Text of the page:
Campus News

Works of art: Interim registrar creates watercolor portraits with meaning

Rosemary Segreti



Rosemary Segreti

Interim Registrar

  • Office of the Registrar
  • M.S., Information Systems, Brooklyn ­College of The City University of New York, 1997
  • B.A., Sociology and Health Education, Queens College of the City University of New York, 1983
  • At UGA: 10.5 years

Rosemary Segreti didn’t have an art background when she started painting with watercolors. Now seven years later, she’s won several awards for her work and often paints during weekends and when she takes vacations from her job as interim registrar at UGA.

Segreti has been part of the UGA family for more than a decade. But when she’s not helping students resolve issues with class schedules or streamlining procedures to increase efficiency in dealing with everything from transcript requests to general registration, she’s an artist who specializes in portraits.

“My job is very demanding, and I know people take me to be a very serious person because of what I do,” Segreti said. “I think a lot of people will be shocked to find out I paint.”

Segreti’s journey with watercolors began after she moved her mother to Athens from their native New York. Although she was legally blind, Segreti’s mother wanted to take painting lessons at the independent living facility in which she was staying. Segreti’s wife joined her, and soon after that Segreti decided to give painting a shot as well. She was surprised to find she not only “really, really enjoyed” it but also was good at it.

“This cliche that claims if you’re left-brained you can’t be right-brained, I don’t really believe it,” said Segreti, referring to the stereotype that claims people are either logical and analytical (left-brained) or creative and artistic (right-brained). “I think you can be both.”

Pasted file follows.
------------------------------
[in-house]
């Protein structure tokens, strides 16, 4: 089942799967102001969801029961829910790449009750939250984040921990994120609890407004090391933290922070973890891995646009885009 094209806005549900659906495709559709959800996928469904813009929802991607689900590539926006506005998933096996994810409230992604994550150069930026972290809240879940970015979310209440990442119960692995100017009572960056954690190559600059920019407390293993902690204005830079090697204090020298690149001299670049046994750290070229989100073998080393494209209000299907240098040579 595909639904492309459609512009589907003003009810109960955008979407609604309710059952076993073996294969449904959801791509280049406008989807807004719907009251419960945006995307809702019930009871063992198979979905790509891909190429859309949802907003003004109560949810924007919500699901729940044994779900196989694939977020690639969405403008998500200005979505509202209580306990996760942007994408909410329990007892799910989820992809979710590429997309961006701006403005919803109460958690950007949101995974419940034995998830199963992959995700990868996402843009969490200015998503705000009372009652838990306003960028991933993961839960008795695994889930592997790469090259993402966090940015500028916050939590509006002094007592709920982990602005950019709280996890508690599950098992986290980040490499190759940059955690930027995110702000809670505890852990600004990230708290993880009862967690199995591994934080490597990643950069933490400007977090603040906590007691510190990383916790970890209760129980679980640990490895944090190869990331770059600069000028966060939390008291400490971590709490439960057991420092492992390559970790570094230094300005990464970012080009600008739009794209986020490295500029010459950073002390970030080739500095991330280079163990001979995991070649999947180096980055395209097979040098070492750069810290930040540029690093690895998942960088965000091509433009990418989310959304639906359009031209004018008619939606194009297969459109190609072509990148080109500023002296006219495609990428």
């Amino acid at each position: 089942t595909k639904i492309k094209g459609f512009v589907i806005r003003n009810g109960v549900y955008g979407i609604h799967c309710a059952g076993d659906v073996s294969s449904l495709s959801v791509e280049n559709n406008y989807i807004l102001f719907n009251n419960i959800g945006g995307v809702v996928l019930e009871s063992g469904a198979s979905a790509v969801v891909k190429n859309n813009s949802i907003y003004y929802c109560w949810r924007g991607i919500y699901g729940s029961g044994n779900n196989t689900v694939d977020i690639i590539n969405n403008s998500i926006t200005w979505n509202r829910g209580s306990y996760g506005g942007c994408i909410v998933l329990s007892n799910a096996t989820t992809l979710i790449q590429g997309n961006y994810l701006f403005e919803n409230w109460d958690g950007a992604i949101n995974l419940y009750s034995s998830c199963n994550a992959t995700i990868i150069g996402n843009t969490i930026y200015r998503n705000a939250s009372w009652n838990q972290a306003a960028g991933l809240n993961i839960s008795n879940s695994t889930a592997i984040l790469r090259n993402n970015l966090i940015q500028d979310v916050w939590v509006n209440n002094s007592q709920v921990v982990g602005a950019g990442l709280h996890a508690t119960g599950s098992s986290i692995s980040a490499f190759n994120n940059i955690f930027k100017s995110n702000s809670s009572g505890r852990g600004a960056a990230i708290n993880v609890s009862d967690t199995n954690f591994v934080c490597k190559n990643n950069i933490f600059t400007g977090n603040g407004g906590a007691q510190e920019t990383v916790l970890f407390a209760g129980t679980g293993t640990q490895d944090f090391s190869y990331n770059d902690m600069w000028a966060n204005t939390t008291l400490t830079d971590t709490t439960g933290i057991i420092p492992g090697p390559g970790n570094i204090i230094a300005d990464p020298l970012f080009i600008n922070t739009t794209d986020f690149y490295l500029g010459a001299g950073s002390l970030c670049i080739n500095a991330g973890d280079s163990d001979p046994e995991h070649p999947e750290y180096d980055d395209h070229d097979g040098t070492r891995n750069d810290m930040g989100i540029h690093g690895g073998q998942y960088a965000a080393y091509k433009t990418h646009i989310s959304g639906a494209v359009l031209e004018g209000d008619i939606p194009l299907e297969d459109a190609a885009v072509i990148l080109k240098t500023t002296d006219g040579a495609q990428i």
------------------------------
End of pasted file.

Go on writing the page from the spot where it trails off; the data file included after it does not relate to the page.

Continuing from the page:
One of Segreti’s most recent paintings is part of the 49 Portraits Project, a national group of artists who are creating portraits of the 49 victims of the Pulse nightclub shooting in Orlando, Florida, in June. Begun by an Armstrong State University art instructor, the goal of the project is to hold an exhibit of the portraits and ultimately give them to the families of those who were killed.

“When I opened up the picture of all the 49 victims, I zeroed in on this one guy, Simon Adrian Carrillo Fernandez,” Segreti said. “I just looked at his eyes and thought this seems like a really sweet guy. My wife prompted me to do the portrait, but I thought this sounded like a really cool thing to do for the families of the victims.”

Painting Fernandez’s portrait was an honor, Segreti said, and she hopes it can provide his family with some bit of comfort after such a devastating event.

The portraits are expected to be delivered to the families around the one-year anniversary of the shooting in June, and digital versions are permanently archived on the website Until Fernandez’s portrait can get to his family, where it belongs, Segreti keeps a copy of it as the lock screen on her phone.

“The portrait project reminds me of one drop of water falling in a pond,” Segreti said. “It started off as just one person, and then it ripples to 10 people in Georgia working on it, and then all of a sudden it’s people all over the country. This energy about helping people recover from such a tragic situation is very inspiring.”